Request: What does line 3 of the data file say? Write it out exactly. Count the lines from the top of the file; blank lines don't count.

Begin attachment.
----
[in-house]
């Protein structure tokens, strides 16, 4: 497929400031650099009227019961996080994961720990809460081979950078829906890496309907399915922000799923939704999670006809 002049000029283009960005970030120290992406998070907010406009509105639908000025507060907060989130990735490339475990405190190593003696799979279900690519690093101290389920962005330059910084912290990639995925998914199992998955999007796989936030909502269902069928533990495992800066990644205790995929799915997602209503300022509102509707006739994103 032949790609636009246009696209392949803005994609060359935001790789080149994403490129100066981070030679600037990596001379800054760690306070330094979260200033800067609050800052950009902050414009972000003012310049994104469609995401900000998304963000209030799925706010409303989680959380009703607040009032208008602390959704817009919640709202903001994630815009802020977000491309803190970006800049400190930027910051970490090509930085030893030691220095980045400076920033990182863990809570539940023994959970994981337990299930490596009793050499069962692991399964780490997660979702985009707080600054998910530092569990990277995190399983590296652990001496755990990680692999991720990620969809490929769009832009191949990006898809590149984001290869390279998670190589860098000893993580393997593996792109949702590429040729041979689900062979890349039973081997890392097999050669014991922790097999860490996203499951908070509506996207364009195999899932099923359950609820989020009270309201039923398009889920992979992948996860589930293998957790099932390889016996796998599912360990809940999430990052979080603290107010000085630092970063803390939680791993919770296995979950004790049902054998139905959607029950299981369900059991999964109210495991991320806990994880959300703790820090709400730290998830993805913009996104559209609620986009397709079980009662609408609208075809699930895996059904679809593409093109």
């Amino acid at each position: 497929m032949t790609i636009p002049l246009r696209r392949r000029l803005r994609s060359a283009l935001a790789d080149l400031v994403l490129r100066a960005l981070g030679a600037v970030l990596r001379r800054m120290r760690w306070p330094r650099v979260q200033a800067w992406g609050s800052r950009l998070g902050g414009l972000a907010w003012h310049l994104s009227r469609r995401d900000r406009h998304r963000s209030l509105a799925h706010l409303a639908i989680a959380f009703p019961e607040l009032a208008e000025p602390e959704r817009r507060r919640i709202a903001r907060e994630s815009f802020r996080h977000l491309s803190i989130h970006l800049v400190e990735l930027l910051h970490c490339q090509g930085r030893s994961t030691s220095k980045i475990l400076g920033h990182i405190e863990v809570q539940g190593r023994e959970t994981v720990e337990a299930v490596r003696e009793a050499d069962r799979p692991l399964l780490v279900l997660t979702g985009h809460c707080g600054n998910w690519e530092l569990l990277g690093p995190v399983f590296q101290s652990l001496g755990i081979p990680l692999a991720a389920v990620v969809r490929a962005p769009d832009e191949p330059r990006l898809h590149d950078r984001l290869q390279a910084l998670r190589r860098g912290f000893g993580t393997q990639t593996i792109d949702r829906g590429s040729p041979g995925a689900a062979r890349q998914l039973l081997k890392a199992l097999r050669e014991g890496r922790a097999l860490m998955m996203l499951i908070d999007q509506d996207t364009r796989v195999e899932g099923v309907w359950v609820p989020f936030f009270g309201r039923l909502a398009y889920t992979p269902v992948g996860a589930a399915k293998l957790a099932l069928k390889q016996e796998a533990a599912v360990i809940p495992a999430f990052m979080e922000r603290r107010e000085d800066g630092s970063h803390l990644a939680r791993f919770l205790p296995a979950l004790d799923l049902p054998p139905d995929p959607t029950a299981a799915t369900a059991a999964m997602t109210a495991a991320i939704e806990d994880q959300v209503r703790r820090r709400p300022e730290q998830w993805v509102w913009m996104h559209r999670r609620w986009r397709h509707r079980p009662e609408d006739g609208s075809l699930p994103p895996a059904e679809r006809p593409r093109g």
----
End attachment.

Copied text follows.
């Amino acid at each position: 497929m032949t790609i636009p002049l246009r696209r392949r000029l803005r994609s060359a283009l935001a790789d080149l400031v994403l490129r100066a960005l981070g030679a600037v970030l990596r001379r800054m120290r760690w306070p330094r650099v979260q200033a800067w992406g609050s800052r950009l998070g902050g414009l972000a907010w003012h310049l994104s009227r469609r995401d900000r406009h998304r963000s209030l509105a799925h706010l409303a639908i989680a959380f009703p019961e607040l009032a208008e000025p602390e959704r817009r507060r919640i709202a903001r907060e994630s815009f802020r996080h977000l491309s803190i989130h970006l800049v400190e990735l930027l910051h970490c490339q090509g930085r030893s994961t030691s220095k980045i475990l400076g920033h990182i405190e863990v809570q539940g190593r023994e959970t994981v720990e337990a299930v490596r003696e009793a050499d069962r799979p692991l399964l780490v279900l997660t979702g985009h809460c707080g600054n998910w690519e530092l569990l990277g690093p995190v399983f590296q101290s652990l001496g755990i081979p990680l692999a991720a389920v990620v969809r490929a962005p769009d832009e191949p330059r990006l898809h590149d950078r984001l290869q390279a910084l998670r190589r860098g912290f000893g993580t393997q990639t593996i792109d949702r829906g590429s040729p041979g995925a689900a062979r890349q998914l039973l081997k890392a199992l097999r050669e014991g890496r922790a097999l860490m998955m996203l499951i908070d999007q509506d996207t364009r796989v195999e899932g099923v309907w359950v609820p989020f936030f009270g309201r039923l909502a398009y889920t992979p269902v992948g996860a589930a399915k293998l957790a099932l069928k390889q016996e796998a533990a599912v360990i809940p495992a999430f990052m979080e922000r603290r107010e000085d800066g630092s970063h803390l990644a939680r791993f919770l205790p296995a979950l004790d799923l049902p054998p139905d995929p959607t029950a299981a799915t369900a059991a999964m997602t109210a495991a991320i939704e806990d994880q959300v209503r703790r820090r709400p300022e730290q998830w993805v509102w913009m996104h559209r999670r609620w986009r397709h509707r079980p009662e609408d006739g609208s075809l699930p994103p895996a059904e679809r006809p593409r093109g």